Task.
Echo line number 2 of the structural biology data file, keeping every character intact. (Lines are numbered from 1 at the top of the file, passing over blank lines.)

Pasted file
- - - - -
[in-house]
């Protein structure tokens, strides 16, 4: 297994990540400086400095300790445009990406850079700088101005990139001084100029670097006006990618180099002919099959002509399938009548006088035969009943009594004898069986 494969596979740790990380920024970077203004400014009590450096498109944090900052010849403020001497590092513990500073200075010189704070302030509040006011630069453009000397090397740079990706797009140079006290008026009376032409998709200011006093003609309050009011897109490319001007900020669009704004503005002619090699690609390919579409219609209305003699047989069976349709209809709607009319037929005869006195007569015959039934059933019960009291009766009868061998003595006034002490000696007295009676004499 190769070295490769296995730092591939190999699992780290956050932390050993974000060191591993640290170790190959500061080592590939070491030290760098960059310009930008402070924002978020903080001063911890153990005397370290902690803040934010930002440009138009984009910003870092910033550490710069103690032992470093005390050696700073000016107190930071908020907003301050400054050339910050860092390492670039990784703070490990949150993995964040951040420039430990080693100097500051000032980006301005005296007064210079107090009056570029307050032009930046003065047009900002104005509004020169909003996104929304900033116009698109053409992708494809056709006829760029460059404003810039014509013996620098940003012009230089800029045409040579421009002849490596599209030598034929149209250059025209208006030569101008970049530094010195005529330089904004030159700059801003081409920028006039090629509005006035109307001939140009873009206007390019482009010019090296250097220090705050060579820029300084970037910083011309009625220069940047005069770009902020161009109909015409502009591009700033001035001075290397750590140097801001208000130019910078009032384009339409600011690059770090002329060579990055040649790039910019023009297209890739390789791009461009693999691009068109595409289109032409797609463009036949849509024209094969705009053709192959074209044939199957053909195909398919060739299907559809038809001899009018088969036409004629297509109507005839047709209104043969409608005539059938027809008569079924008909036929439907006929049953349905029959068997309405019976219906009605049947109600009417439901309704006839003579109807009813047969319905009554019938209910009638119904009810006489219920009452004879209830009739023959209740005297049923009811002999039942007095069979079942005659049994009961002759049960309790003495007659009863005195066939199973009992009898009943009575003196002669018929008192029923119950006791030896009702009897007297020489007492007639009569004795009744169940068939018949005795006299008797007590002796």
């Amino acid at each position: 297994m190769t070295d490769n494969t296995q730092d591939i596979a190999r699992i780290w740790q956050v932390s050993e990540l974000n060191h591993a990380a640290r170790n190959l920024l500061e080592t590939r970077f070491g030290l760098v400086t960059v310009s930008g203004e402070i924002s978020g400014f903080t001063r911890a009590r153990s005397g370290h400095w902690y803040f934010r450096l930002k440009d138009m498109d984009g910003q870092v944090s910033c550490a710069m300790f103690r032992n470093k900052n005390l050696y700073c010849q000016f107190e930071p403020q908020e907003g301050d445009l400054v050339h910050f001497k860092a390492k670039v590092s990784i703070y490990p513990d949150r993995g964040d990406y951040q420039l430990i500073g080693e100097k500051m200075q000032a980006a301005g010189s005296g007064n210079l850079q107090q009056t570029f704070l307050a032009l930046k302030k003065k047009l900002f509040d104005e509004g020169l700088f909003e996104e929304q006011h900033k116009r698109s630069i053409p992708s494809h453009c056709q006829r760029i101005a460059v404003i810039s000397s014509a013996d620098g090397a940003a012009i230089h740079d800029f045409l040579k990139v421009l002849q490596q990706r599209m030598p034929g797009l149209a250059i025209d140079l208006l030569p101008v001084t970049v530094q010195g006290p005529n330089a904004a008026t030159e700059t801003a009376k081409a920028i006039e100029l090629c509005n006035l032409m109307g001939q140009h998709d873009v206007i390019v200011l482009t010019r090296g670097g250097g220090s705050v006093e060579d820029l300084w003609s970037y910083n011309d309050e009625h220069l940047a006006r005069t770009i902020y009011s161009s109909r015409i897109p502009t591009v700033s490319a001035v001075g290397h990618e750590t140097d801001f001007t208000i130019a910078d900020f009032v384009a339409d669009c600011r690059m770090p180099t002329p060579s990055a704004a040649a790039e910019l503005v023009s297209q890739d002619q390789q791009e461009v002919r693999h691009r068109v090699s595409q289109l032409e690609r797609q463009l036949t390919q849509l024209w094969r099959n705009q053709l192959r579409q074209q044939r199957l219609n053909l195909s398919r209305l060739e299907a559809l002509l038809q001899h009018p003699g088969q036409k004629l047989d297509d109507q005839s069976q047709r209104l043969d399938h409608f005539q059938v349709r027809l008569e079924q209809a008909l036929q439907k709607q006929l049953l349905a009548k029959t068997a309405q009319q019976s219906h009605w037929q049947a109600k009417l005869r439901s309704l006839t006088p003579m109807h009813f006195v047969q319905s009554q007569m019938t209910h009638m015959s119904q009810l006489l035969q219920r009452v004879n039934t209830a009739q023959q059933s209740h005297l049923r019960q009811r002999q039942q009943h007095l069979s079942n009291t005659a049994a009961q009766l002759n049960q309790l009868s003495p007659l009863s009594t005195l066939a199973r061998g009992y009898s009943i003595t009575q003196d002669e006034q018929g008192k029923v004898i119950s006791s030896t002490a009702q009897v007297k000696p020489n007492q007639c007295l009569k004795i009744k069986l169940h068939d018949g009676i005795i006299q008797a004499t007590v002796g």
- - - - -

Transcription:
């Protein structure tokens, strides 16, 4: 297994990540400086400095300790445009990406850079700088101005990139001084100029670097006006990618180099002919099959002509399938009548006088035969009943009594004898069986 494969596979740790990380920024970077203004400014009590450096498109944090900052010849403020001497590092513990500073200075010189704070302030509040006011630069453009000397090397740079990706797009140079006290008026009376032409998709200011006093003609309050009011897109490319001007900020669009704004503005002619090699690609390919579409219609209305003699047989069976349709209809709607009319037929005869006195007569015959039934059933019960009291009766009868061998003595006034002490000696007295009676004499 190769070295490769296995730092591939190999699992780290956050932390050993974000060191591993640290170790190959500061080592590939070491030290760098960059310009930008402070924002978020903080001063911890153990005397370290902690803040934010930002440009138009984009910003870092910033550490710069103690032992470093005390050696700073000016107190930071908020907003301050400054050339910050860092390492670039990784703070490990949150993995964040951040420039430990080693100097500051000032980006301005005296007064210079107090009056570029307050032009930046003065047009900002104005509004020169909003996104929304900033116009698109053409992708494809056709006829760029460059404003810039014509013996620098940003012009230089800029045409040579421009002849490596599209030598034929149209250059025209208006030569101008970049530094010195005529330089904004030159700059801003081409920028006039090629509005006035109307001939140009873009206007390019482009010019090296250097220090705050060579820029300084970037910083011309009625220069940047005069770009902020161009109909015409502009591009700033001035001075290397750590140097801001208000130019910078009032384009339409600011690059770090002329060579990055040649790039910019023009297209890739390789791009461009693999691009068109595409289109032409797609463009036949849509024209094969705009053709192959074209044939199957053909195909398919060739299907559809038809001899009018088969036409004629297509109507005839047709209104043969409608005539059938027809008569079924008909036929439907006929049953349905029959068997309405019976219906009605049947109600009417439901309704006839003579109807009813047969319905009554019938209910009638119904009810006489219920009452004879209830009739023959209740005297049923009811002999039942007095069979079942005659049994009961002759049960309790003495007659009863005195066939199973009992009898009943009575003196002669018929008192029923119950006791030896009702009897007297020489007492007639009569004795009744169940068939018949005795006299008797007590002796």